Published: Sun, February 11, 2018
Hi-Tech | By Wayne Curry

New Horizons Captures The Farthest Image Ever Taken From Earth

New Horizons Captures The Farthest Image Ever Taken From Earth

NASA's New Horizons spacecraft just took the farthest-ever images from Earth, breaking an earlier record set by Voyager 1's "Pale Blue Dot" image taken nearly exactly 28 years ago. As of this writing, it's the farthest image ever made from Earth. Even though it's napping, NASA says New Horizons still covers over 700,000 miles (1.1 million kilometers) of space each day.

Snapped on 5 December, the image was taken by the satellite's Long Range Reconnaissance Imager (LORRI) and surpasses the famous 'Pale Blue Dot' image of Earth taken by Voyager 1 when it was at a point 6.06bn km from Earth.

That picture was part of a composite of 60 images looking back at the solar system, on February 14, 1990, when Voyager was 6.06 billion kilometres from Earth.

New Horizons is just the fifth spacecraft to speed beyond the outer planets, so many of its activities set distance records. "On Dec. 9 it carried out the most-distant course-correction maneuver ever, as the mission team guided the spacecraft toward a close encounter with a KBO named 2014 MU69 on January 1, 2019", says NASA. At one billion miles beyond Pluto, that will be the farthest planetary encounter in history, according to NASA. It finished its primary mission with the Pluto flyby in 2015 and is now on an extended mission to explore the Kuiper Belt, helping the USA to complete its reconnaissance of our solar system.

In 2017, New Horizons began its mission in the Kuiper Belt, where it aims to observe around two dozen KBOs, dwarf planets and centaurs.

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During its mission, the spacecraft helped researchers answer basic questions about the surface properties, geology and interior makeup of these bodies.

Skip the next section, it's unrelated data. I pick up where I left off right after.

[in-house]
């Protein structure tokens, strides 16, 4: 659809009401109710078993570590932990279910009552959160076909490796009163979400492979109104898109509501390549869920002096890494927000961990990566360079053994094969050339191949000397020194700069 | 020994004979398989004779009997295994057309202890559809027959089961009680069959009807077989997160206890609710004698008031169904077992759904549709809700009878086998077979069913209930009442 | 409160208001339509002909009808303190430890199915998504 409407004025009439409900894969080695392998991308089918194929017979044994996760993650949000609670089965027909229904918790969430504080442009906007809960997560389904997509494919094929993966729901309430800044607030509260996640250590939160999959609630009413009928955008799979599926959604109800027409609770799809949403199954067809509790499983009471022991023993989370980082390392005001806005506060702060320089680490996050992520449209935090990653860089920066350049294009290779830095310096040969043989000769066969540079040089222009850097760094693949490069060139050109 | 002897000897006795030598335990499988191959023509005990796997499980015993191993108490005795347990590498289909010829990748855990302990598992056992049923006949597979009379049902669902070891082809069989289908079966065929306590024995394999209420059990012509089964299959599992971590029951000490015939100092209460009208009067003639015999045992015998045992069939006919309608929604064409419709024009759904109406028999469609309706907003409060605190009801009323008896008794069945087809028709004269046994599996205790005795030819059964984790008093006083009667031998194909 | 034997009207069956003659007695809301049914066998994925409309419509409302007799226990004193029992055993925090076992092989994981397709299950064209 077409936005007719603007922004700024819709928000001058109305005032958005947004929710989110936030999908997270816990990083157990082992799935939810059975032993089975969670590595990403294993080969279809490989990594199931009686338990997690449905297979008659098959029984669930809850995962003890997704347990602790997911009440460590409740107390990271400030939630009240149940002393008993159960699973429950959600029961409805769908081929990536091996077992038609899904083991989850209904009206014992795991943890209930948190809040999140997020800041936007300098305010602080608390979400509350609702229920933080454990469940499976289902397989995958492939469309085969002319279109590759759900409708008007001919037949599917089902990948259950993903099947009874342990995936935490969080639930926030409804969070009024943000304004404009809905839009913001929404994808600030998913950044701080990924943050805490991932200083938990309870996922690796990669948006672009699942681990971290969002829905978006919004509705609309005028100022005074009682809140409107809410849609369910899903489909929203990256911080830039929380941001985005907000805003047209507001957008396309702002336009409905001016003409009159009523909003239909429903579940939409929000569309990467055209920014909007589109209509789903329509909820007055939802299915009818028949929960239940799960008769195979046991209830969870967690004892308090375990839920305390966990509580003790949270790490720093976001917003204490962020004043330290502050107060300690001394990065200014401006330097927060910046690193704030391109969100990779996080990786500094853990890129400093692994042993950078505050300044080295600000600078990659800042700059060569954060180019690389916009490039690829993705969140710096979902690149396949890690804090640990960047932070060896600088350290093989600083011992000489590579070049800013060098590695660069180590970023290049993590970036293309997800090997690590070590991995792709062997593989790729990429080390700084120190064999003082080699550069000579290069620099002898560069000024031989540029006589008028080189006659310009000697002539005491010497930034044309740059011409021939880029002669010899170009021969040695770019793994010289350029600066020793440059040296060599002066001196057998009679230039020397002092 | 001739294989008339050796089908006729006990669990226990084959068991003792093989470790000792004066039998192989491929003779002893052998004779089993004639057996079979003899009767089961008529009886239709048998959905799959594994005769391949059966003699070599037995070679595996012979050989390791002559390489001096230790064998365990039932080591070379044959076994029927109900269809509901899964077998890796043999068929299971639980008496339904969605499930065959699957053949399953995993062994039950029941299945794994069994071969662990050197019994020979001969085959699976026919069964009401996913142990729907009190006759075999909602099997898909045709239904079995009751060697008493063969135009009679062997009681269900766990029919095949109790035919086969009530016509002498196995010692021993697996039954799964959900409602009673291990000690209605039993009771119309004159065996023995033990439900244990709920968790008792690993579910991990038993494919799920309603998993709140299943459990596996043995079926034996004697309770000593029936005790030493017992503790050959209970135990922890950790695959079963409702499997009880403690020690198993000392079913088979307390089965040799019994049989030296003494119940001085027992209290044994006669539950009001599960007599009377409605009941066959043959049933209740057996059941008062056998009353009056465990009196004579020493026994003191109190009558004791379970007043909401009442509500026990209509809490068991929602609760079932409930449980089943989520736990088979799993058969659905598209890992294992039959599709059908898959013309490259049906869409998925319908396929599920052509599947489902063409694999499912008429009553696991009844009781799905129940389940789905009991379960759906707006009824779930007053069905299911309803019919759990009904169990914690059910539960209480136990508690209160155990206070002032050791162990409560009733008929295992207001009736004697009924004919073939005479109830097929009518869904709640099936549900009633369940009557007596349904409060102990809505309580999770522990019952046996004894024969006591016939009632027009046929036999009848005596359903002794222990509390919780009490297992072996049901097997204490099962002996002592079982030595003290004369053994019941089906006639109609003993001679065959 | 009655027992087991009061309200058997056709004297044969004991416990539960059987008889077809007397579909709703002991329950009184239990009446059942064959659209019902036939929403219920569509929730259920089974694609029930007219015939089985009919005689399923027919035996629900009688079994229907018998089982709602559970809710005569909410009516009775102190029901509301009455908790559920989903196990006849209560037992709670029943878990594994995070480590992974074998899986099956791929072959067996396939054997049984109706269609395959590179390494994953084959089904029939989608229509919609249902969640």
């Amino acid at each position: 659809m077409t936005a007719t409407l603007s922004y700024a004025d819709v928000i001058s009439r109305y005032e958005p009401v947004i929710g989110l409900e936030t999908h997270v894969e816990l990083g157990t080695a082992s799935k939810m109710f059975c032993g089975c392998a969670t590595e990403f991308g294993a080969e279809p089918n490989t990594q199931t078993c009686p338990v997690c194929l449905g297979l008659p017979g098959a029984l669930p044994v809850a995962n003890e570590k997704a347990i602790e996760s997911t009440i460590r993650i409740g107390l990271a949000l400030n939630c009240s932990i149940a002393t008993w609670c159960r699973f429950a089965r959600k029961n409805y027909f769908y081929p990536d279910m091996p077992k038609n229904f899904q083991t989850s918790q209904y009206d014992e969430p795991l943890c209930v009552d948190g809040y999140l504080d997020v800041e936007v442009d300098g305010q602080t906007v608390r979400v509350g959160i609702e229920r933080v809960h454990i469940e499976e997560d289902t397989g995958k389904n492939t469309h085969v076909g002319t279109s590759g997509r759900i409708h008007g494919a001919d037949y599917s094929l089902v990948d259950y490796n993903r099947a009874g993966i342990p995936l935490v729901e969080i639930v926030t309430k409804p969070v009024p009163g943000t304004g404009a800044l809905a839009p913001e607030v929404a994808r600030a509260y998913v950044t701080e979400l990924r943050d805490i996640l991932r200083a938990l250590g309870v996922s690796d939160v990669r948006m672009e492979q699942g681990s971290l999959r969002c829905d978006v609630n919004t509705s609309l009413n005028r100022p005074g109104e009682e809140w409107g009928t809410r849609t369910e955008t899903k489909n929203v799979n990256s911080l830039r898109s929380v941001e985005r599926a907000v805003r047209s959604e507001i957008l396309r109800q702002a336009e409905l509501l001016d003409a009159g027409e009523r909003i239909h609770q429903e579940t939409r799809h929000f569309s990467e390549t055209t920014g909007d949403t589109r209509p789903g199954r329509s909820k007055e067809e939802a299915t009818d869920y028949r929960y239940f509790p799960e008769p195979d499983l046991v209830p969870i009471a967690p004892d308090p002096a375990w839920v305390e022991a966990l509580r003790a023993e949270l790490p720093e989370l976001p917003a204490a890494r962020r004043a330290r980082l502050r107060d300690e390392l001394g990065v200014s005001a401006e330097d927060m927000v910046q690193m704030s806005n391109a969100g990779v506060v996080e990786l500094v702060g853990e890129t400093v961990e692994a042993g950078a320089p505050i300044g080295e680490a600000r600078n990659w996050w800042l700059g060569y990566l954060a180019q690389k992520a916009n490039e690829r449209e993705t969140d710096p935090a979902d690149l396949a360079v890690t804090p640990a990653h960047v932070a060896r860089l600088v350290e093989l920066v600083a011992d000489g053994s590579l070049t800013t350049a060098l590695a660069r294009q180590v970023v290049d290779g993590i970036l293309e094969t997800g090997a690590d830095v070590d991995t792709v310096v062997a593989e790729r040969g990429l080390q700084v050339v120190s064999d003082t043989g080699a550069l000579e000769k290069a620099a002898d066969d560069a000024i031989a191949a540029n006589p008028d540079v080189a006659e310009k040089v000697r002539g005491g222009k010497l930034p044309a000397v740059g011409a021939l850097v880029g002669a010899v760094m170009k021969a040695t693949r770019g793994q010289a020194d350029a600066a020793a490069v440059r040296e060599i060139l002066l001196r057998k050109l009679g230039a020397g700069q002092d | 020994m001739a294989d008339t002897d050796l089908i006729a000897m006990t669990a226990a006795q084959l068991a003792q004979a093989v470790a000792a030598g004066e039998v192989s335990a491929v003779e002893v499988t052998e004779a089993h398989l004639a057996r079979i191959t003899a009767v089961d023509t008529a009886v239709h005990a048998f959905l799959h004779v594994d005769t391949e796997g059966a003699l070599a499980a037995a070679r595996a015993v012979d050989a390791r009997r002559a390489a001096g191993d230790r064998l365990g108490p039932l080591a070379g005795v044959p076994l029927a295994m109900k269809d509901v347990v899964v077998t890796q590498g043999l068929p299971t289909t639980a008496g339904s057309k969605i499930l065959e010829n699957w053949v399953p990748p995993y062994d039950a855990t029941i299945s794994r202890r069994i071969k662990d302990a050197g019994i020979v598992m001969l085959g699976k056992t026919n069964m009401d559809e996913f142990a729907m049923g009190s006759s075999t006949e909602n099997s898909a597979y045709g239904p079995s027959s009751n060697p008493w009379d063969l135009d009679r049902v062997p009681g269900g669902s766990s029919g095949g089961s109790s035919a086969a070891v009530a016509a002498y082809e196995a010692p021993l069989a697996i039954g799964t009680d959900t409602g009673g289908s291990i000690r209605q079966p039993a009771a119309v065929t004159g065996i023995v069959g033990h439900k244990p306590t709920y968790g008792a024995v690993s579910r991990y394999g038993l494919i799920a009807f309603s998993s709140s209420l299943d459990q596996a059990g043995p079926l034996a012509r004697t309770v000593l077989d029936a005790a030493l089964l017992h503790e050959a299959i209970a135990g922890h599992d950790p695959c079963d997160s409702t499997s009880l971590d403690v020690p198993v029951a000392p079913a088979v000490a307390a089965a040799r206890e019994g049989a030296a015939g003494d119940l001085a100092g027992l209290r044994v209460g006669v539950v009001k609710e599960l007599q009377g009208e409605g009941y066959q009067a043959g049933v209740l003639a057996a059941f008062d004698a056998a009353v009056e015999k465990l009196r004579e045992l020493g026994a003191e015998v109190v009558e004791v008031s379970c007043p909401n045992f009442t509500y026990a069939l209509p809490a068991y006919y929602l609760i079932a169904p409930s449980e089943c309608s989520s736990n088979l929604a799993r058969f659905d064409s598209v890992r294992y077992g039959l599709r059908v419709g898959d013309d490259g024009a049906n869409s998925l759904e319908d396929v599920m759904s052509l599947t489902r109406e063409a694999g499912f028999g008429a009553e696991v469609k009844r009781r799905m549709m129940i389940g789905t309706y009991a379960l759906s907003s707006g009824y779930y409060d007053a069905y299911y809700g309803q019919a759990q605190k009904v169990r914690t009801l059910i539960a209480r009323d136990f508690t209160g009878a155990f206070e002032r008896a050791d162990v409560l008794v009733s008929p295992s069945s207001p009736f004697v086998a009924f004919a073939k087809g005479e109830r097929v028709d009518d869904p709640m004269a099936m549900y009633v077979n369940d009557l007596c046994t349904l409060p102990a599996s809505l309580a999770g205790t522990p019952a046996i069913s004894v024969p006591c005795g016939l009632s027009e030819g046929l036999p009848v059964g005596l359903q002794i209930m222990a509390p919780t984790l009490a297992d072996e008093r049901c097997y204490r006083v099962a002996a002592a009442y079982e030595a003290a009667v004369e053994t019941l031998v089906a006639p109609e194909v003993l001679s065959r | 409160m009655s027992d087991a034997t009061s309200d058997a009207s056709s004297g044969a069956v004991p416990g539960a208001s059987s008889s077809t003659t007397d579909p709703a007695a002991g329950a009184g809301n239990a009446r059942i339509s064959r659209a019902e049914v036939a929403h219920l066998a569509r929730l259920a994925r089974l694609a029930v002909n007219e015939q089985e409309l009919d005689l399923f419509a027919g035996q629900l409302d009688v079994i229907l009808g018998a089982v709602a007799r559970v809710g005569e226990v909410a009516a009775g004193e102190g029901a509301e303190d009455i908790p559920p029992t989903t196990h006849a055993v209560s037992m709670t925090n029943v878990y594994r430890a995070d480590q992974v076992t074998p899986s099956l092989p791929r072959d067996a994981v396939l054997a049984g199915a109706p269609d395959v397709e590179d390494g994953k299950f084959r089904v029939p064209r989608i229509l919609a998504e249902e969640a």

Two hours later, LORRI looked at two objects in the Kuiper Belt, the ring of icy objects that New Horizons has been traveling through in the wake of its Pluto encounter.

New Horizons is best known for taking stunning photos of Pluto back in 2015.

New Horizons is sleeping now, resting up for its next big adventure.

"New Horizons has always been a mission of firsts - first to explore Pluto, first to explore the Kuiper Belt, fastest spacecraft ever launched", New Horizons Principal Investigator Alan Stern of the Southwest Research Institute in Boulder, Colorado, was quoted as saying in a NASA statement. The transmission rate for New Horizons is only about 2 kilobits per second. They're also the closest-ever images of Kuiper Belt objects. "This post-Pluto mission is a complete and comprehensive exploration of the Kuiper Belt", said Alice Bowman, New Horizons mission operations manager, also from APL.

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